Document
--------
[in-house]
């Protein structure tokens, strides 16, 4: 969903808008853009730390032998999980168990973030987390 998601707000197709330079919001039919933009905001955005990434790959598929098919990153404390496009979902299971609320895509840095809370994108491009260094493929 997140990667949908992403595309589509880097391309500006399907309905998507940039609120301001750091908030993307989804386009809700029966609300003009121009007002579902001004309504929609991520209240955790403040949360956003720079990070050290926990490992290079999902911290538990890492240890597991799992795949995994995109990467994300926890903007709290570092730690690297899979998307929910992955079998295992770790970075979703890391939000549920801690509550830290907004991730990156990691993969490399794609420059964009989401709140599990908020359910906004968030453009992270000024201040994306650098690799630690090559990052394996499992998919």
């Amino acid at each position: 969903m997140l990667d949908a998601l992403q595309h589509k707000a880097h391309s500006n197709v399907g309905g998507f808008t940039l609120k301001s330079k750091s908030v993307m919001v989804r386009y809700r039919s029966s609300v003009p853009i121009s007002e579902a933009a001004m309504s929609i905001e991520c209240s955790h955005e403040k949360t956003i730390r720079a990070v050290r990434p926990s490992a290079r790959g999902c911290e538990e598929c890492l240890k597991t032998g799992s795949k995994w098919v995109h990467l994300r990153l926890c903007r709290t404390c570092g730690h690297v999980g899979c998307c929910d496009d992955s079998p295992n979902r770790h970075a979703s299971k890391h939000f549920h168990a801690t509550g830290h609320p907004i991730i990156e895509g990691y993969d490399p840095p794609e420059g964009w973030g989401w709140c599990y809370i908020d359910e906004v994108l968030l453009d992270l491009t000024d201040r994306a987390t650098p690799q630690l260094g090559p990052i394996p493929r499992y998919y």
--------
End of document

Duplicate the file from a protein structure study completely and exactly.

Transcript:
[in-house]
């Protein structure tokens, strides 16, 4: 969903808008853009730390032998999980168990973030987390 998601707000197709330079919001039919933009905001955005990434790959598929098919990153404390496009979902299971609320895509840095809370994108491009260094493929 997140990667949908992403595309589509880097391309500006399907309905998507940039609120301001750091908030993307989804386009809700029966609300003009121009007002579902001004309504929609991520209240955790403040949360956003720079990070050290926990490992290079999902911290538990890492240890597991799992795949995994995109990467994300926890903007709290570092730690690297899979998307929910992955079998295992770790970075979703890391939000549920801690509550830290907004991730990156990691993969490399794609420059964009989401709140599990908020359910906004968030453009992270000024201040994306650098690799630690090559990052394996499992998919």
């Amino acid at each position: 969903m997140l990667d949908a998601l992403q595309h589509k707000a880097h391309s500006n197709v399907g309905g998507f808008t940039l609120k301001s330079k750091s908030v993307m919001v989804r386009y809700r039919s029966s609300v003009p853009i121009s007002e579902a933009a001004m309504s929609i905001e991520c209240s955790h955005e403040k949360t956003i730390r720079a990070v050290r990434p926990s490992a290079r790959g999902c911290e538990e598929c890492l240890k597991t032998g799992s795949k995994w098919v995109h990467l994300r990153l926890c903007r709290t404390c570092g730690h690297v999980g899979c998307c929910d496009d992955s079998p295992n979902r770790h970075a979703s299971k890391h939000f549920h168990a801690t509550g830290h609320p907004i991730i990156e895509g990691y993969d490399p840095p794609e420059g964009w973030g989401w709140c599990y809370i908020d359910e906004v994108l968030l453009d992270l491009t000024d201040r994306a987390t650098p690799q630690l260094g090559p990052i394996p493929r499992y998919y």